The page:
Other reasons people say they're drinking less beer include opting for a healthier lifestyle overall, cutting back on calorie consumption, drinking more non-alcoholic beverages, and (of course) the economy.

Trump Is in a Race Against Time to Protect His Fortune


He needs a half billion dollars, and fast, but a big potential windfall has emerged

Donald Trump’s three-day deadline to find nearly half a billion dollars is creating one of the most extraordinary twists ever seen in an American presidential election campaign. If he can’t come up with the cash (to secure a bond that would delay enforcement of the $464 million judgment while he appeals) by Monday, New York Attorney General Letitia James could move to seize his assets, including bank accounts or properties such as Trump’s Manhattan office tower or his properties in Westchester County.

On Thursday, the Associated Press reported that the former president’s new joint fundraising agreement with the Republican National Committee directs donations to his campaign and a political action committee that pays the former president’s legal bills before the RNC gets a cut. The unorthodox diversion of funds to the Save America PAC makes it more likely that Republican donors could see their money go to Trump’s lawyers, who have received at least $76 million over the last two years to defend him against four felony indictments and multiple civil cases. Some Republicans are already troubled that Trump’s takeover of the RNC could shortchange the cash-strapped party.

The Washington Post reports that bankruptcy is one way out of Trump’s financial jam. He doesn’t want to take it, even though it’s “a maneuver Trump has used before—six times.” A federal judge would be charged with the time-consuming task of determining how and when each of his creditors, including the state, would be paid. In the meantime, Trump could focus on his campaign and not the debt. But he has a better option on the horizon: Also on Monday, the parent company of Trump’s social-media company—Truth Social—could become publicly traded under the stock ticker DJT. Because of his ownership stake, this could essentially earn him around $3 billion on paper. The only catch? He can’t sell the shares or borrow against them for six months unless he gets a waiver from the shell company taking Truth Social public.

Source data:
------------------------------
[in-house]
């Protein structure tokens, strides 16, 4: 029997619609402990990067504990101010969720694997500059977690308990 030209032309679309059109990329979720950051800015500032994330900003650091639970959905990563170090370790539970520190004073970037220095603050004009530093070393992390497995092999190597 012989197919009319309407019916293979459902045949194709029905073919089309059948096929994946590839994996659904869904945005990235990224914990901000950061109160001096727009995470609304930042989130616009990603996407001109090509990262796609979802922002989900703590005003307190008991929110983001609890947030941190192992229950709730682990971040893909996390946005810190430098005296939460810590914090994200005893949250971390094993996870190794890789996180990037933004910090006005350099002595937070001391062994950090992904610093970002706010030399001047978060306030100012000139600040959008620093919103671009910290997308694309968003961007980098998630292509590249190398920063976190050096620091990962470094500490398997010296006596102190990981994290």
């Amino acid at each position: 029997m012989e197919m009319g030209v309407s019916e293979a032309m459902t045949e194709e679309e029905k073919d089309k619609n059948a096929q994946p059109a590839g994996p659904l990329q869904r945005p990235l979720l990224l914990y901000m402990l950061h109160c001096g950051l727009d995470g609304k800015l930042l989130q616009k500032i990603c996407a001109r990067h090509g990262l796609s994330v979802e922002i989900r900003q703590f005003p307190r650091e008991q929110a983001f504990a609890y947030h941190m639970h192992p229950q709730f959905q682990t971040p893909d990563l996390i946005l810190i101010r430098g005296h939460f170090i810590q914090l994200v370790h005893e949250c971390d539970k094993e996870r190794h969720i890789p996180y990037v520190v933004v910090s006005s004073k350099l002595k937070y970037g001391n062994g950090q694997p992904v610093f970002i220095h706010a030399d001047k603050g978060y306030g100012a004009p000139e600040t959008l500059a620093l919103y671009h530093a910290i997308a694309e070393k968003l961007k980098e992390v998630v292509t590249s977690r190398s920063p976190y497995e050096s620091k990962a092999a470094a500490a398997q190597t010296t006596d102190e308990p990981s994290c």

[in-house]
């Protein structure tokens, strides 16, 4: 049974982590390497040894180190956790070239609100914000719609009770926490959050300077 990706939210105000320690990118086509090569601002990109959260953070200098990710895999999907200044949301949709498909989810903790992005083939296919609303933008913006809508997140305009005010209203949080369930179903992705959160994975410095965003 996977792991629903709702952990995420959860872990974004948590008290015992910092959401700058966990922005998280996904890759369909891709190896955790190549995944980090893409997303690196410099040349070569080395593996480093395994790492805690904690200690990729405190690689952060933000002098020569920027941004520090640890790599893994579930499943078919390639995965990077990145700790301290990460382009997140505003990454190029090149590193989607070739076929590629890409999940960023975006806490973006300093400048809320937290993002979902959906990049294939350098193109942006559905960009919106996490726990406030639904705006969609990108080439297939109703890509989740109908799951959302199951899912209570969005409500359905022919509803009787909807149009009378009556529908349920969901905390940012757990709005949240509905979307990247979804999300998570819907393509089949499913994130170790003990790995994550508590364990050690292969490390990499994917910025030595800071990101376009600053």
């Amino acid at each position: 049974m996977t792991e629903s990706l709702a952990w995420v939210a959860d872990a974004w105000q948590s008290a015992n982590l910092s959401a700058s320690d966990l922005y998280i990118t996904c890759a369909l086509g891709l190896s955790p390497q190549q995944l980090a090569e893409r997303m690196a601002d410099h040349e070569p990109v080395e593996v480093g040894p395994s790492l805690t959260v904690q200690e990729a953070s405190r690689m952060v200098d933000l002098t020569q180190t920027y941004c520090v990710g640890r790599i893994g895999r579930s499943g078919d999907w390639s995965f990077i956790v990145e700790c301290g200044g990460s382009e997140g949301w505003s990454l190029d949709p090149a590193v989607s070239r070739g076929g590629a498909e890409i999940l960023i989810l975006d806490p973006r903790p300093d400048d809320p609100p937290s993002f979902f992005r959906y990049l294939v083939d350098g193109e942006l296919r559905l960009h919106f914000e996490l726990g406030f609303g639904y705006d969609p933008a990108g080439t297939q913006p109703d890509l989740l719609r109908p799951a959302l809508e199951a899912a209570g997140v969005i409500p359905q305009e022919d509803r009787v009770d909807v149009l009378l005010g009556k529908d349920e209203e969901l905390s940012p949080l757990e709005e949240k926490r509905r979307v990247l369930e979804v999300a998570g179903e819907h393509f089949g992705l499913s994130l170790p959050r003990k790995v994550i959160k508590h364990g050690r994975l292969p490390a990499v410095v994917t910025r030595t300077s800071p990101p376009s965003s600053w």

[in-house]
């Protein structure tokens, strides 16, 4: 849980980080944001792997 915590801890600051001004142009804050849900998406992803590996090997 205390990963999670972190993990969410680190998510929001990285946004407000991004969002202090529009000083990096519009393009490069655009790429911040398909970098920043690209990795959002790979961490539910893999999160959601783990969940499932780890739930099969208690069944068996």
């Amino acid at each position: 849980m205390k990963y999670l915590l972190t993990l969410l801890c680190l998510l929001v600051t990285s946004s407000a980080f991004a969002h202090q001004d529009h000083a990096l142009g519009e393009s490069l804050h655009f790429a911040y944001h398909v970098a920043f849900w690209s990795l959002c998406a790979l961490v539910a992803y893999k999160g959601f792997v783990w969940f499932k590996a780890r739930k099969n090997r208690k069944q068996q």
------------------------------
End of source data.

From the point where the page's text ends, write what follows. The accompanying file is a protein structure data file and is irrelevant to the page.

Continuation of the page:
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U.S. Sues Apple for Illegal Monopoly


Green bubbles, Apple Pay and other reasons why America says Apple is breaking the law

The Justice Department and over a dozen state attorneys general filed a civil antitrust lawsuit against Apple in federal court Thursday, accusing it of illegally maintaining a monopoly in the smartphone market. “Apple exercises its monopoly power to extract more money from consumers, developers, content creators, artists, publishers, small businesses, and merchants, among others,” the DOJ wrote. Ouch.